The world got a whole lot smaller last week. The death of Leonard Nimoy hit me like the death of a friend. I’ve been following the adventures of Star Trek, in all of its incarnations, since I was a boy in the 1960s. Perhaps it was because of the amazing message of humanism that is incorporated into the show that I so identify with. Certainly no other television show in history can be said to have influenced us as much as Star Trek, inspiring countless individual over the last half-century. And although all seven of the original characters were critical to the success of the show, it is Mr. Spock as the backbone of the triumvirate that lead the team (the other two being Captain Kirk and Doctor McCoy) who is perhaps the most pivotal. His character is the only one to have appeared in the series starting with the original pilot, through to the Next Generation series, and into the modern reboot by J.J. Abrams.
And it was the Nimoy’s portrayal of Spock that made such a difference. Nimoy himself was an incredibly talented individual. Not only as an actor, but a producer, director, poet, photographer, and tremendous supporter of people. Spock’s signature phrase was “Live Long and Prosper.” Nimoy identified with this phrase so much that he often used it, along with the acronym LLAP. And perhaps the best that can be said of him is that in the end, he certainly did.
Spock had many words of wisdom through the years. And many of these are very helpful to us in our genealogical research. Following are a few of my favorite things I learned about genealogy from Mr. Spock.
“Insufficient facts always court danger.” ~ Space Seed
One of our biggest challenges is not to make assumptions. Unfortunately, genealogists often create theories, which take on a life of their own without sufficient evidence to back them up. It is critical to find as many records as possible with as much evidence as possible to support our theories and turn them into facts.
“No. ‘Fascinating’ is a word I use for the unexpected. In this case, I should think ‘interesting’ would suffice.” ~ Squire of Gothos
One of Spock’s most famous catch phrases is herein explained in a discussion with Dr. McCoy in the is episode. Here Spock shows the important of language, and that words can have specific meanings. The same is true in genealogical research. Words may not mean what you think they do. It is important not to assign your own definitions to them, even if you think you are correct (I would say, “especially if you think they are correct”). It is important to understand the nature of the records you are examining to determine what, exactly, the words within them mean, given the context of the time and place in which they were used. For example, the word gay can mean happy, but it can also mean homosexual. Context is everything.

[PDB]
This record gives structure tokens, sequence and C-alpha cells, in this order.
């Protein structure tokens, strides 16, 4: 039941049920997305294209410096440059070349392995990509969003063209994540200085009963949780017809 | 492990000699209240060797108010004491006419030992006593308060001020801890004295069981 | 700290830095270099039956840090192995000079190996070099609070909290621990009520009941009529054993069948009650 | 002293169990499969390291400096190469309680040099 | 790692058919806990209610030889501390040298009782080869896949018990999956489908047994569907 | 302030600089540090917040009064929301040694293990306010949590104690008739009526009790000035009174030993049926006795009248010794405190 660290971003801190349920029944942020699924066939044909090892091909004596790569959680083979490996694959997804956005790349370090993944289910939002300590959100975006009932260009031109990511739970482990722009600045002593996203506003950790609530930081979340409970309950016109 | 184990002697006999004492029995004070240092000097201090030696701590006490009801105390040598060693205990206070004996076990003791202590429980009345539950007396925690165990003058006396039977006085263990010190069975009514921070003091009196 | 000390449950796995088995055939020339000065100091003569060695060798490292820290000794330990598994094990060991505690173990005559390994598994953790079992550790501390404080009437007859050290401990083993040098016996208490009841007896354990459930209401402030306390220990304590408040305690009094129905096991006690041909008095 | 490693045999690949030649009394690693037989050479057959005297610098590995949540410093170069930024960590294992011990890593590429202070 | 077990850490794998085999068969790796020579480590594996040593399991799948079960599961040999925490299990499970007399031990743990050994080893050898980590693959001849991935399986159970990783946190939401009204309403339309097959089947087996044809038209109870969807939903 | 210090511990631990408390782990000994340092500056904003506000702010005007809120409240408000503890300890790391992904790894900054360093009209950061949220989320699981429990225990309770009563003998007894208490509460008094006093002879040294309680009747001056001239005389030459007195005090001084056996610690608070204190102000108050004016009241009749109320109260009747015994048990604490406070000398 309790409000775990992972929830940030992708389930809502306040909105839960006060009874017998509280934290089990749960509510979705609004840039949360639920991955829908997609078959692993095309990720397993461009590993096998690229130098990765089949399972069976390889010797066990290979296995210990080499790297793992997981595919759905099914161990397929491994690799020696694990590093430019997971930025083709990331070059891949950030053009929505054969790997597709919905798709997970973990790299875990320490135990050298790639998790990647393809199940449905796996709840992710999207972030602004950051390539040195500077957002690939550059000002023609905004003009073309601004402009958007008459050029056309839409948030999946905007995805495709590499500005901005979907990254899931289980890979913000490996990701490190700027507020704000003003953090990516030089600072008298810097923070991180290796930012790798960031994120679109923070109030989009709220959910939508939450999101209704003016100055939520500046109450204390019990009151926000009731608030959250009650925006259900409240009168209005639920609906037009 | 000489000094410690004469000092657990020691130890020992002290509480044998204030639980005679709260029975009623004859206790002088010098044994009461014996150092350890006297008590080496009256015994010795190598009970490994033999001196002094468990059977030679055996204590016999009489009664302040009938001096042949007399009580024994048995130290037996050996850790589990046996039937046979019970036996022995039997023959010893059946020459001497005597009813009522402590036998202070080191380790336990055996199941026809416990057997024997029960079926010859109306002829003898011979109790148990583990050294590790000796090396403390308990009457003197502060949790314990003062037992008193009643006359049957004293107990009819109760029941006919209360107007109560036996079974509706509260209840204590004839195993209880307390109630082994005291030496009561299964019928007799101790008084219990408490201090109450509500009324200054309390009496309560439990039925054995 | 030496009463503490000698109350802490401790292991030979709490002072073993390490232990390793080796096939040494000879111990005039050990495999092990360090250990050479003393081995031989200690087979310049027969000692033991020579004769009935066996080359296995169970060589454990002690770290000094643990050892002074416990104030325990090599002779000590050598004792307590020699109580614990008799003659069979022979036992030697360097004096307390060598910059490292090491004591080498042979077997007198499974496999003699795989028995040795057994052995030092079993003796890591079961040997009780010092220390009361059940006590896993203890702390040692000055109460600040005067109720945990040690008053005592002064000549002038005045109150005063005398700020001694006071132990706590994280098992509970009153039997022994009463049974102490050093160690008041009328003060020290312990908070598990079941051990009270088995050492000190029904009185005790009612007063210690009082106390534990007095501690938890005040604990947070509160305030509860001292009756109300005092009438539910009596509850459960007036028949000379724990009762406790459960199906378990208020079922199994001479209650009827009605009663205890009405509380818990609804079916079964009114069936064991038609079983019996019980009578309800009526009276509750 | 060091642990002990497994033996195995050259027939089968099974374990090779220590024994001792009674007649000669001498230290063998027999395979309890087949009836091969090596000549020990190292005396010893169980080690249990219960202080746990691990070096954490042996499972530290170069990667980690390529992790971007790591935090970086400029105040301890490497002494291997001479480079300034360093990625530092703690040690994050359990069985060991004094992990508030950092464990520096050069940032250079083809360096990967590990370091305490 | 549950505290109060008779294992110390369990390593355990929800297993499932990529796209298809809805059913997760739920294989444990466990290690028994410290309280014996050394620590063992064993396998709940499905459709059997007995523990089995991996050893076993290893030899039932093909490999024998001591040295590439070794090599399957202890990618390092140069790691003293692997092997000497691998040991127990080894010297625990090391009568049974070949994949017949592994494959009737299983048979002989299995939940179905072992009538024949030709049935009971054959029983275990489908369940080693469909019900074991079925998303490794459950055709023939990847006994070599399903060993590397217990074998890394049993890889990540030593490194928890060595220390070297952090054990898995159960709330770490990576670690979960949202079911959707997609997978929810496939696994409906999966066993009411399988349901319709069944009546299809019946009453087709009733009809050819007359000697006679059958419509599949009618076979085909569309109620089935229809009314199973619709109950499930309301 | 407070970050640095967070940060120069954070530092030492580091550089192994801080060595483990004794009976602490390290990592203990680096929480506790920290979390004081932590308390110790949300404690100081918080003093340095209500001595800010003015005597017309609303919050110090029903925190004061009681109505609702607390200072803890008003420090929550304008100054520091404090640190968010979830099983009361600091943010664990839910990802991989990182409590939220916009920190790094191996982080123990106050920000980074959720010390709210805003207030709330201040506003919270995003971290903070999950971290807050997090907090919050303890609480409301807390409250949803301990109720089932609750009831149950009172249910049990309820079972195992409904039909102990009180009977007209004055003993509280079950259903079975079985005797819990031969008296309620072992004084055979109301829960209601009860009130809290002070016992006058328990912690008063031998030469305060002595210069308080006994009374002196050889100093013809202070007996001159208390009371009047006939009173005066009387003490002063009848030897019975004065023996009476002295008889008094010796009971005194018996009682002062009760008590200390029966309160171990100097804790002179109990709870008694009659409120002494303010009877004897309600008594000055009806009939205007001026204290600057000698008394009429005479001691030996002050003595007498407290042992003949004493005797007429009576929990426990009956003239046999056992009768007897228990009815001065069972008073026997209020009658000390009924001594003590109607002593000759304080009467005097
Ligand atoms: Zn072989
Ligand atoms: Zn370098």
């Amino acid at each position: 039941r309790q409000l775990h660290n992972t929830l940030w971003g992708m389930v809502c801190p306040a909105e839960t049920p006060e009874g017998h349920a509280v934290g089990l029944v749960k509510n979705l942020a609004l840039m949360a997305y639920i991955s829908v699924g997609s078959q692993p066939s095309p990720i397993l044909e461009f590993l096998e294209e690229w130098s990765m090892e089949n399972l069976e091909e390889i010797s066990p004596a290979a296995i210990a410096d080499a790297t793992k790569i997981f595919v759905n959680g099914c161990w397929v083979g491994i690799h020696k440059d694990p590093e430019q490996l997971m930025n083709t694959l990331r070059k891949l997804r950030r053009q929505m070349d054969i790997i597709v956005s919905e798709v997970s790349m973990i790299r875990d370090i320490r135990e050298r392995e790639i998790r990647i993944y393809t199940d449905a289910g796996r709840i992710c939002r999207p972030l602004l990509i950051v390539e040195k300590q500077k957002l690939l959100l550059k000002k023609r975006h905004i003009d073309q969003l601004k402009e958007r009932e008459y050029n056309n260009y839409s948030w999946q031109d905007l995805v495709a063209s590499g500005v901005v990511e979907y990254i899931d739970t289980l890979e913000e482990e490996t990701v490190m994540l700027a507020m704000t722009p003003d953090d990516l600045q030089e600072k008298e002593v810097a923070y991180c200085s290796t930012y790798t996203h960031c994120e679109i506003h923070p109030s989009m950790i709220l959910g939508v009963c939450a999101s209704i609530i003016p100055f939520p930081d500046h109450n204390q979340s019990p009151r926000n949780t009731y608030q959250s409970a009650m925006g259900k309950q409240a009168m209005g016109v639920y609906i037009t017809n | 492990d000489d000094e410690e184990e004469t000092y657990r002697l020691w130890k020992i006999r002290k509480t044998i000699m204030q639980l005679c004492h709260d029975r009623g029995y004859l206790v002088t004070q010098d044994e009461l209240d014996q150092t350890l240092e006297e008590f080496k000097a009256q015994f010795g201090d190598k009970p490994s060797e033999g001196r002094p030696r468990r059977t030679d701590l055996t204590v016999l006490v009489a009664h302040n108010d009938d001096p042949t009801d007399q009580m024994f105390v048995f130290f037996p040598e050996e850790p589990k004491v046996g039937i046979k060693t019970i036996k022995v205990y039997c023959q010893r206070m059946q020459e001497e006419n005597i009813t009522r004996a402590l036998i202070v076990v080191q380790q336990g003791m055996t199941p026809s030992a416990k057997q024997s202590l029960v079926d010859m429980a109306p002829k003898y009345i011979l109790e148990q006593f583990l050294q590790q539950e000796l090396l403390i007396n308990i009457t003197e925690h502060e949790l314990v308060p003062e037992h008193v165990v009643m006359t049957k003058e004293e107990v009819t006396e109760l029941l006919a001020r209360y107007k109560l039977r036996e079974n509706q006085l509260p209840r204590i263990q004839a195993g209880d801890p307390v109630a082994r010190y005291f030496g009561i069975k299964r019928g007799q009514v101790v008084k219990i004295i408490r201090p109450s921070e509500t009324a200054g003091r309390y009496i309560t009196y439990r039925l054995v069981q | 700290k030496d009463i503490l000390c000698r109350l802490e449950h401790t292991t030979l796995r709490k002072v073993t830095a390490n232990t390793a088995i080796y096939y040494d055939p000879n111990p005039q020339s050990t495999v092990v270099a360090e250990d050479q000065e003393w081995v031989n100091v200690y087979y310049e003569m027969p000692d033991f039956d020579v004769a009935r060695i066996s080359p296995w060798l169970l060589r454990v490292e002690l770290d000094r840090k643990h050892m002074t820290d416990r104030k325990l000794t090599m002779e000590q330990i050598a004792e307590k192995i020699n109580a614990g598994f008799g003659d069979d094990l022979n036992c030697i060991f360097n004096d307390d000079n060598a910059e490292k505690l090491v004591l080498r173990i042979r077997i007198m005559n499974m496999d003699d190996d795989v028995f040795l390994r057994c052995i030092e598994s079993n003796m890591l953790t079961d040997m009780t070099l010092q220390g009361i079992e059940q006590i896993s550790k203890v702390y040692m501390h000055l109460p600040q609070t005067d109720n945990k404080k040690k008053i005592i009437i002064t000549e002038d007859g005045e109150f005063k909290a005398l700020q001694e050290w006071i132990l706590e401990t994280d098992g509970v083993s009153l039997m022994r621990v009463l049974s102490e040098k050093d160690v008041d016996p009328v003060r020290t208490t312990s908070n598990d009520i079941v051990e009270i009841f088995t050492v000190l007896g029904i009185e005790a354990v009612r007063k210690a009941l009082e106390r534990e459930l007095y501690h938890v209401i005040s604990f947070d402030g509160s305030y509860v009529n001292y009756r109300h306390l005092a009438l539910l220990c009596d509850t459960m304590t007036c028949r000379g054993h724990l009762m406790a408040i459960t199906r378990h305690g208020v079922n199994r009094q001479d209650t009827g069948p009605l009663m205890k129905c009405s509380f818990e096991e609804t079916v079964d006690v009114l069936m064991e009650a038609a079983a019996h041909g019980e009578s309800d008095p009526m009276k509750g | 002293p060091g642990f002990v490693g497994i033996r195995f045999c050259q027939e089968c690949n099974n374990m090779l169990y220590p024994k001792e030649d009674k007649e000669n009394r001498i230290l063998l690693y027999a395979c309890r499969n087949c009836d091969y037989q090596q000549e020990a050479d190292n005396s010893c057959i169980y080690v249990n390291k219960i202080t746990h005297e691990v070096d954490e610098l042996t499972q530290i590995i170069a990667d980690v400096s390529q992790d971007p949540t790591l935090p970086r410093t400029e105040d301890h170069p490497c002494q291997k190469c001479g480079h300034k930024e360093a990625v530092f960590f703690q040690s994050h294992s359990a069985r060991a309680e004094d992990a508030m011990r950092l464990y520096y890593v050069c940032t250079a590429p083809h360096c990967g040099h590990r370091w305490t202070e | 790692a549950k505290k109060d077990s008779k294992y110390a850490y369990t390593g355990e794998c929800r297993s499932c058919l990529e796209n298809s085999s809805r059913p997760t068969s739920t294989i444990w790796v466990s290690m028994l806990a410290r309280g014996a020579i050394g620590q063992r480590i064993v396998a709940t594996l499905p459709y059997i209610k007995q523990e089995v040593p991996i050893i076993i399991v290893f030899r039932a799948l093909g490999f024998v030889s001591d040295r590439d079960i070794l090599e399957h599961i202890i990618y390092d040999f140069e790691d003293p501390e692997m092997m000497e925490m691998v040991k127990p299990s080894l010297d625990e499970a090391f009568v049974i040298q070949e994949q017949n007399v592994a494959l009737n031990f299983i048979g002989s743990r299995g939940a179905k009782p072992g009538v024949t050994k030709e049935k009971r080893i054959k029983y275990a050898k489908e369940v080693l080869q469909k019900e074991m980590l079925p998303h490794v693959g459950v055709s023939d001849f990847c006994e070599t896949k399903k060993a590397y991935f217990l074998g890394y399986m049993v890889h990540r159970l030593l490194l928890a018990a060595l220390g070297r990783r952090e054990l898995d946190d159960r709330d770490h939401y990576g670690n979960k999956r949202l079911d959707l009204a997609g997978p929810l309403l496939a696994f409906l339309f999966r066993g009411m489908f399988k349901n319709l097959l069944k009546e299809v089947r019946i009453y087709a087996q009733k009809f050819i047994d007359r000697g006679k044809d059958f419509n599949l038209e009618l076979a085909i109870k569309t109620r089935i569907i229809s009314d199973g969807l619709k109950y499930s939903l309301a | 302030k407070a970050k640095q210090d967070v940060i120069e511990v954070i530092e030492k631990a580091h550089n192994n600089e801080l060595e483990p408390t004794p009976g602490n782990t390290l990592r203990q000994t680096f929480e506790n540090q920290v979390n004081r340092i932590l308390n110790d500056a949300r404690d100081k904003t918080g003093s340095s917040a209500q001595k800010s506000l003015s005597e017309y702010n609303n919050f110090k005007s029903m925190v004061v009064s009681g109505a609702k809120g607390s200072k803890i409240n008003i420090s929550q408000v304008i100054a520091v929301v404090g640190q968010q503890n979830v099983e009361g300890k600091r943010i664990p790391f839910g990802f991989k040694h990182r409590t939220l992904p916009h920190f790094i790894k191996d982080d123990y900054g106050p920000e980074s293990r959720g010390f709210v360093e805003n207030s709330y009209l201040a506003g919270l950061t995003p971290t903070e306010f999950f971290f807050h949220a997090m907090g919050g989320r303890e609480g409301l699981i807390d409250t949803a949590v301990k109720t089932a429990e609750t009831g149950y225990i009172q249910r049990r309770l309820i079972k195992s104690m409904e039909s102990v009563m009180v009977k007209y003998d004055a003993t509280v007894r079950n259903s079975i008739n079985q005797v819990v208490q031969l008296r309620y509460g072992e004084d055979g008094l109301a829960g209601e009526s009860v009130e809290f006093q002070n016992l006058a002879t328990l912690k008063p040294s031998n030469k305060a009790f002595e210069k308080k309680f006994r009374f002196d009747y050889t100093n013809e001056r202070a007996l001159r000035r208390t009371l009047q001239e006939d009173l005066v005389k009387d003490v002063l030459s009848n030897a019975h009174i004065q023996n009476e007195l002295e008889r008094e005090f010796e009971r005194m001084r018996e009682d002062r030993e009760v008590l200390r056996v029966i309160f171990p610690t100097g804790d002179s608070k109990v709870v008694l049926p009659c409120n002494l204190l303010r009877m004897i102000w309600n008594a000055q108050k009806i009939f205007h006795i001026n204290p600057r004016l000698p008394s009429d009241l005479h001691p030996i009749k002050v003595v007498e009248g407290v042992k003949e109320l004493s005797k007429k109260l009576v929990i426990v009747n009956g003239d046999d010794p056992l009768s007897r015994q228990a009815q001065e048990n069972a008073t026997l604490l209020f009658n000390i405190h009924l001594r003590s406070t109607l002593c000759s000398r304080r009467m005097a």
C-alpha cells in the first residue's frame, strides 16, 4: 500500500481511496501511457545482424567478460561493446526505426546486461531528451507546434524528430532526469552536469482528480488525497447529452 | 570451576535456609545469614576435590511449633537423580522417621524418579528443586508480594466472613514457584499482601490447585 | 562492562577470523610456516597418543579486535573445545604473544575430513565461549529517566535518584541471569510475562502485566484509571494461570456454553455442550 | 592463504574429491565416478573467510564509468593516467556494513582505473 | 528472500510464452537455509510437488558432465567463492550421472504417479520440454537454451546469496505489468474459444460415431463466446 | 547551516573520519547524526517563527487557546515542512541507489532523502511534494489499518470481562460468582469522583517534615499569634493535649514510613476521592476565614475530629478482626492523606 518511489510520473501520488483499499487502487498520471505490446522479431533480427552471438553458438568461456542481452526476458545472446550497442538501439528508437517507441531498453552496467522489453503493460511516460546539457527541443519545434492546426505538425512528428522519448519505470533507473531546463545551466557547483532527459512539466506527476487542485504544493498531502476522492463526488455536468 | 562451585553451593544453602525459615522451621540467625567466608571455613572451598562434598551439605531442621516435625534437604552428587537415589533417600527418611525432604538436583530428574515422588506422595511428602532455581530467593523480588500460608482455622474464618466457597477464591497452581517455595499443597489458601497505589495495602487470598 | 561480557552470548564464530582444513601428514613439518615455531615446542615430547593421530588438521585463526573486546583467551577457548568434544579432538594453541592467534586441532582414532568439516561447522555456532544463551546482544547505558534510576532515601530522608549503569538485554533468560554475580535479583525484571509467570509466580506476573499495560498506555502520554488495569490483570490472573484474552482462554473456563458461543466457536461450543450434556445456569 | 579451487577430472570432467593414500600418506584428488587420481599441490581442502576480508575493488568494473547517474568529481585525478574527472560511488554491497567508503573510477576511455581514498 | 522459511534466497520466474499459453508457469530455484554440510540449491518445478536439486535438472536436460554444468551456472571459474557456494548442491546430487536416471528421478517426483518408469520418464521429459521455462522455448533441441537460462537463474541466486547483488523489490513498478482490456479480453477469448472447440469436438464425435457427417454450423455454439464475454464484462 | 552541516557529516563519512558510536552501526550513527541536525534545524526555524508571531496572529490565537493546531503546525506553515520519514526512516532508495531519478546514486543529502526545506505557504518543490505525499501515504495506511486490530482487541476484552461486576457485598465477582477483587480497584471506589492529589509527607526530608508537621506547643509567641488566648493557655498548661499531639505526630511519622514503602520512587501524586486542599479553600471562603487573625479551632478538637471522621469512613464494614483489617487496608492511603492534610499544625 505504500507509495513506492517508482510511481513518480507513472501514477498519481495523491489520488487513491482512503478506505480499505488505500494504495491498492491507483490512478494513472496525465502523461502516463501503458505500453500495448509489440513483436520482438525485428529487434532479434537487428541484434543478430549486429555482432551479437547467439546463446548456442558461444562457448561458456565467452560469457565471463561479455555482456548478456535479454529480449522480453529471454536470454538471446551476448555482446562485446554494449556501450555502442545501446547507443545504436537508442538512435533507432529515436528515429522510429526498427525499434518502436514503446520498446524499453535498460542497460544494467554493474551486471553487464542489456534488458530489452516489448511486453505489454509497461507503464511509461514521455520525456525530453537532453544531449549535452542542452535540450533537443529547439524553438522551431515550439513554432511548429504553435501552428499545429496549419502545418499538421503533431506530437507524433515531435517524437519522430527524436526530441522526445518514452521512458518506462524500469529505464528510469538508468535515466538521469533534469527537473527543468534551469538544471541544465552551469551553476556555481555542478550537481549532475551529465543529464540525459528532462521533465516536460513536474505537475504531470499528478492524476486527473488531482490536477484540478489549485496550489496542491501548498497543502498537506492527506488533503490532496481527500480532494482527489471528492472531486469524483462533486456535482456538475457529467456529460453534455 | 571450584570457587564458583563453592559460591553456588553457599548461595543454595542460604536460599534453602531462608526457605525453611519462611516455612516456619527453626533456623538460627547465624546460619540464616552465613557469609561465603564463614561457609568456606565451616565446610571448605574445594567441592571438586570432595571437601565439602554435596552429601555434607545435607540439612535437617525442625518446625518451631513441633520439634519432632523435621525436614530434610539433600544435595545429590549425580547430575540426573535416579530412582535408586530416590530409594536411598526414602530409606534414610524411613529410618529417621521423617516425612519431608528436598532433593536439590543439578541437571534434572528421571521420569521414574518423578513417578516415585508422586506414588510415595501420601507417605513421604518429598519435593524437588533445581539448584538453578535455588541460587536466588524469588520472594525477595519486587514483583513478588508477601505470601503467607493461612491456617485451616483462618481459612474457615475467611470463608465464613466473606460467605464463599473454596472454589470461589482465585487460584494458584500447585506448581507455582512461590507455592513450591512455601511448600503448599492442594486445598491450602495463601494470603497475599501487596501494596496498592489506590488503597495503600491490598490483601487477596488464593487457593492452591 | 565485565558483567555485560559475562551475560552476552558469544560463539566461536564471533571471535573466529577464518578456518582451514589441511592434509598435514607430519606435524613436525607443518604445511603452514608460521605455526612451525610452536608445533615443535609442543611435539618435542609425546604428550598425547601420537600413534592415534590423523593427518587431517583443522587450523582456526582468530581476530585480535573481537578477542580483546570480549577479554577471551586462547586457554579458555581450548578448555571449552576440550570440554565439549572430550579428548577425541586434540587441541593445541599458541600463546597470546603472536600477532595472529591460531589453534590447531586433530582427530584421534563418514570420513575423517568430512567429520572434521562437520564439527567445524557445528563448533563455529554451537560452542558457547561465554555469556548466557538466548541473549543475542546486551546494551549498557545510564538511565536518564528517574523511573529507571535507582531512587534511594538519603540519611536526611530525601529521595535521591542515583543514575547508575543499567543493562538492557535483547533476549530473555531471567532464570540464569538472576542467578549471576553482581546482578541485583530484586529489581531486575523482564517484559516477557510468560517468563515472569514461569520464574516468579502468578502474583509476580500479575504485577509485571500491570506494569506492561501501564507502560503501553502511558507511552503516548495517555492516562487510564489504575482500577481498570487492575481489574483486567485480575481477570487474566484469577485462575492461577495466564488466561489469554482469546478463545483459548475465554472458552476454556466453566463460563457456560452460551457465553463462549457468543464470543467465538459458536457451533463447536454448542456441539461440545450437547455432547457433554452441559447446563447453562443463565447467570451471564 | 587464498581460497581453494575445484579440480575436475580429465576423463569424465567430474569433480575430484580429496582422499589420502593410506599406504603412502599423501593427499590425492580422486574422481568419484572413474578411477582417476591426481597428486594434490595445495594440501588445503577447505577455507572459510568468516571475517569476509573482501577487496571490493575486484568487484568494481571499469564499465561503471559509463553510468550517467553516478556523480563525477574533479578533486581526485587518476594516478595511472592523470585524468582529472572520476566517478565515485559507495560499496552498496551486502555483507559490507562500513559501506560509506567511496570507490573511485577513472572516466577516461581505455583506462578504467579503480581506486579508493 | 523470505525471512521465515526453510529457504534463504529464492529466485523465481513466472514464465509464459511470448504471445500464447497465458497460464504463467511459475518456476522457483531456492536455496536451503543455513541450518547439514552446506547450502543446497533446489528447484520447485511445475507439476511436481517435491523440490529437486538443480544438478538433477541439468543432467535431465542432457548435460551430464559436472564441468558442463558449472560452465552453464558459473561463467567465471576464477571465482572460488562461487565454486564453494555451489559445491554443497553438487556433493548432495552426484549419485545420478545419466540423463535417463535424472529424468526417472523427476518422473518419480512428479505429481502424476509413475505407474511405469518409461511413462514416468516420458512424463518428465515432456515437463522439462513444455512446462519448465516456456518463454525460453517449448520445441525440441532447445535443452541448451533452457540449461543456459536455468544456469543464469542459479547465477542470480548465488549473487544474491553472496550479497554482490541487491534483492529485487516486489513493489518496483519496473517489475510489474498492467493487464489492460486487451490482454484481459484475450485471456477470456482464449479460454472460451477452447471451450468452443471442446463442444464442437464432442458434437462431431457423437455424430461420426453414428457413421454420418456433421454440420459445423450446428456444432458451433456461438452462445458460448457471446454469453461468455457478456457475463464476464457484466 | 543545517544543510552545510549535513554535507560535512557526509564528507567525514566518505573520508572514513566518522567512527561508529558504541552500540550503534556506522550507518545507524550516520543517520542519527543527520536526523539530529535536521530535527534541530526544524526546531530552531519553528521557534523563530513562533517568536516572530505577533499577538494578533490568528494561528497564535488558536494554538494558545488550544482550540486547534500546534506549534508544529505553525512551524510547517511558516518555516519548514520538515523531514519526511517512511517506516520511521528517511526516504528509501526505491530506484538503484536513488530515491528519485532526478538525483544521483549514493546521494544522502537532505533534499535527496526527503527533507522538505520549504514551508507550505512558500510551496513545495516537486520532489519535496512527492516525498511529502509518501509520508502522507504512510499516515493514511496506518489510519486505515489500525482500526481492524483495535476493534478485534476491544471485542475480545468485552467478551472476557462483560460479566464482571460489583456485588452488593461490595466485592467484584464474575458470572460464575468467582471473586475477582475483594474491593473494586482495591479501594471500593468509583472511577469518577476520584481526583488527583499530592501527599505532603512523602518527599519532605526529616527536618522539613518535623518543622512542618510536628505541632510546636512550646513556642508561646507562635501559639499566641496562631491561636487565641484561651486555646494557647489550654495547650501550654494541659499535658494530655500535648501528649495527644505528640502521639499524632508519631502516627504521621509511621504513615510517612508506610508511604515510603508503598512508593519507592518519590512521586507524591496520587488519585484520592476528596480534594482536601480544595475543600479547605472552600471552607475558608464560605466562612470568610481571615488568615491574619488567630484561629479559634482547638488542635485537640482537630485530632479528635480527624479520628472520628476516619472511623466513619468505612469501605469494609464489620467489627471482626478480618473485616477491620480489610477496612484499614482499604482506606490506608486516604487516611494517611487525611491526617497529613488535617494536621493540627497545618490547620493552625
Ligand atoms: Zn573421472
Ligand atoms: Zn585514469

“May I say that I have not thoroughly enjoyed serving with humans? I find their illogic and foolish emotions a constant irritant.” ~ Day of the Dove
How often in your research have you come across something odd or intriguing about your ancestors? Something that causes you to think “Why did they do that?” Often we humans act in logical and though-out ways; often, but not always. When following a migration route, perhaps, we might find some odd directions that the family took. Sometimes we can use logic to figure it out, but sometimes their actions defy logic. Perhaps it was an emotional decision, trying to avoid people or places. Perhaps they went there because of people they knew there. Or perhaps it was just the way they decided to go for no particular reason. Think about some of the things you’ve done in your own life. Have you always behaved logically and made logical decisions? Stop trying to enforce it on your ancestors, then.
“In critical moments, men sometimes see exactly what they wish to see.” ~ The Tholian Web
Few greater errors are there than reading a record expecting it tot say something. Often we can turn the record into meaning what we want it to mean, but that doesn’t make it correct. It is important to take a step back sometimes and reevaluate our evidence. Did we miss an important clue? Did we dismiss some piece of conflicting information too cavalierly? Go back and look again to be certain that you haven’t misinterpreted something, or forgotten to check a particular record set because it was too easily dismissed.
“I have been, and always shall be, your friend.” ~ Star Trek II: The Wrath of Khan
One of the most heart-wrenching scenes in the entire Star Trek canon is Spock’s death scene in the Wrath of Khan movie. I remember the tears being shed with the good friend I went to see the movie with when it was originally released. Friends are important. And no less so in genealogy. Our genealogy friends understand our madness. They are also an important sounding board for us, listening to us and offering advice on how to attack problems. They are also a great place to turn to for help in testing out theories. I wouldn’t be half the genealogist I am today without all that I have learned from my friends throughout the years. And, on top of it all, they just make genealogy more fun!